When I was in high school my dream was to work in a bank. The first time I checked into a bank was in the year 1999.I was too nervous and curious to know what happens in the banking hall. One thing that got me psyched was the way bank employees treated the customers. One lady (employee), who was in her early 20s, noticed an old man standing while looking weary and resigned. She calmly told him, ‘morning, please have a seat’. The voice alone was so gentle that could make any customer come to the bank again and again, little did I know that it’s the work of a customer care officer.
When I joined college, I realized that many of my friends wanted to avoid working in a bank like a plague. Every person I revealed to that my vision was to work in a bank they always laughed at me, questioning whether I am normal. I didn’t know why they were so negative about working in an environment where I could sacrifice everything to be seen there.
The best dressed group of workers in Kenya comes from the banking sector, it’s not debatable. This is one thing that made me even more eager to work in a bank. I also used to see those cashiers counting cash, plus the way they dressed and believe that they were very rich, I didn’t know that they were counting other people’s money.
It was in 2008 when I first saw my aunt crying before our family. She is called Grace. I used to respect her so much because I knew she was a boss somewhere. That time she was working with a local bank as a cashier. She came one evening, looking sad and when my Uncle asked her what was the matter, she started crying uncontrollably. It took 2 hours to convince her to calm down.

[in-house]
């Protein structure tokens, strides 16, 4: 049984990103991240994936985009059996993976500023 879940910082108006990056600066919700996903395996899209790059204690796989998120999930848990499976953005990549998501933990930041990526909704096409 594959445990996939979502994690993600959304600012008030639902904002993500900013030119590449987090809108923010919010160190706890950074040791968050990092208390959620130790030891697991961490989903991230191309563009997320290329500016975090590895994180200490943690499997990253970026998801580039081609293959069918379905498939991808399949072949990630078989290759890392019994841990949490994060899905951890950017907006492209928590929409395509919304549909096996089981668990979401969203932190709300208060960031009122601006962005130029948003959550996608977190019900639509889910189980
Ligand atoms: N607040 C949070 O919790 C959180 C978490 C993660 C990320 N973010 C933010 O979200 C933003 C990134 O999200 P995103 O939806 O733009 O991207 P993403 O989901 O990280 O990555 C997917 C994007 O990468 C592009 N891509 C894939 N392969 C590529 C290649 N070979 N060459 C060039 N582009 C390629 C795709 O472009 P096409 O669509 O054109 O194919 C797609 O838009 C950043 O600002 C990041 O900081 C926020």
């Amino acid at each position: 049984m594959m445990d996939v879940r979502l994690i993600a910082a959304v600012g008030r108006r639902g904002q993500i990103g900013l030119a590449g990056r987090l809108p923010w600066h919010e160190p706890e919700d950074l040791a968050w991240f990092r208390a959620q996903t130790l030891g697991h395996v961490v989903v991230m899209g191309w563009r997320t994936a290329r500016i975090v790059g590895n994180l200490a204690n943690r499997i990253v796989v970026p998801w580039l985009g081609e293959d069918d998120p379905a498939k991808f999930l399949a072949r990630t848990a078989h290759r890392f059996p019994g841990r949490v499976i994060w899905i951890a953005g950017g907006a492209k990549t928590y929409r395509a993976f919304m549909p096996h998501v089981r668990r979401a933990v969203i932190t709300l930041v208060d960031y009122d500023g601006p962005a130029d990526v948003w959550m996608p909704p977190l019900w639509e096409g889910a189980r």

As we were taking supper, she started narrating how she was mistreated by her boss, how she spends almost 21 hours in banking halls making the equation balance. What made me scared was when she revealed that she had been diagnosed with high blood pressure. That was when it downed on me that I should change my mind about working in a bank.
Last year, one of my best friends who used to work in a local bank collapsed in a banking hall and died. She died out of high blood pressure and depression. Apparently, she used to work from 7 am to 10 pm from Monday to Saturday.
One of the most discouraging things about working in a Kenyan bank is the risk that is associated with any position within the bank. Any slightest mistake you make will render you jobless; there is no room for error. Every time you wake up, you are fearing for your job, there is no time you can relax and chest thump to your friends that you have a job.
Moreover, a bank employee has not time for side hustle. The pressure in a banking environment cannot allow you to do other business as you work for them. It is discouraging to see your friend operating several businesses as they comfortably work for NGO and government, it’s so unfair.
Finally, what discourages me more is when your account does not balance. You are forced to dig into your pocket and ensure that the equation balances, I die!